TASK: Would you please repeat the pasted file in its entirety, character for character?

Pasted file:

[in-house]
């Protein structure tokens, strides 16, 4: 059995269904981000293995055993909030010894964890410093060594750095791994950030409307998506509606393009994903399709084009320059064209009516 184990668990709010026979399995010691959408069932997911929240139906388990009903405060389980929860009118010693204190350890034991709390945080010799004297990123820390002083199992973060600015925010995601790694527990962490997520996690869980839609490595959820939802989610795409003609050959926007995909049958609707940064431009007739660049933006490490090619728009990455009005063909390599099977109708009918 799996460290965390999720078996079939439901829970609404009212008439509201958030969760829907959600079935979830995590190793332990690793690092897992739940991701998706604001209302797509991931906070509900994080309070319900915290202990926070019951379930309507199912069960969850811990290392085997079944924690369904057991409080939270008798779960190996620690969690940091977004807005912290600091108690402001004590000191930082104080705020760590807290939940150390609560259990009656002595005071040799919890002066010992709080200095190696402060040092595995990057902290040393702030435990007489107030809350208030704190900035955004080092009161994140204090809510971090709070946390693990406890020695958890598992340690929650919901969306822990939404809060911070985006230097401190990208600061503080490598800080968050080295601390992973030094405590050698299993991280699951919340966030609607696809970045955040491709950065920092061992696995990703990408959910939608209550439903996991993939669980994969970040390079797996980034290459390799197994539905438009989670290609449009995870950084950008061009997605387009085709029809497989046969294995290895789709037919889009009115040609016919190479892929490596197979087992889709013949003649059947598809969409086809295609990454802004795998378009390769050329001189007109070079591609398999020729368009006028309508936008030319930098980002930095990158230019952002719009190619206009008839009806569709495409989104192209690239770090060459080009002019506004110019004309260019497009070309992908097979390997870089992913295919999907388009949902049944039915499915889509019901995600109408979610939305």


[in-house]
């Protein structure tokens, strides 16, 4: 059995269904981000293995055993909030010894964890410093060594750095791994950030409307998506509606393009994903399709084009320059064209009516 184990668990709010026979399995010691959408069932997911929240139906388990009903405060389980929860009118010693204190350890034991709390945080010799004297990123820390002083199992973060600015925010995601790694527990962490997520996690869980839609490595959820939802989610795409003609050959926007995909049958609707940064431009007739660049933006490490090619728009990455009005063909390599099977109708009918 799996460290965390999720078996079939439901829970609404009212008439509201958030969760829907959600079935979830995590190793332990690793690092897992739940991701998706604001209302797509991931906070509900994080309070319900915290202990926070019951379930309507199912069960969850811990290392085997079944924690369904057991409080939270008798779960190996620690969690940091977004807005912290600091108690402001004590000191930082104080705020760590807290939940150390609560259990009656002595005071040799919890002066010992709080200095190696402060040092595995990057902290040393702030435990007489107030809350208030704190900035955004080092009161994140204090809510971090709070946390693990406890020695958890598992340690929650919901969306822990939404809060911070985006230097401190990208600061503080490598800080968050080295601390992973030094405590050698299993991280699951919340966030609607696809970045955040491709950065920092061992696995990703990408959910939608209550439903996991993939669980994969970040390079797996980034290459390799197994539905438009989670290609449009995870950084950008061009997605387009085709029809497989046969294995290895789709037919889009009115040609016919190479892929490596197979087992889709013949003649059947598809969409086809295609990454802004795998378009390769050329001189007109070079591609398999020729368009006028309508936008030319930098980002930095990158230019952002719009190619206009008839009806569709495409989104192209690239770090060459080009002019506004110019004309260019497009070309992908097979390997870089992913295919999907388009949902049944039915499915889509019901995600109408979610939305």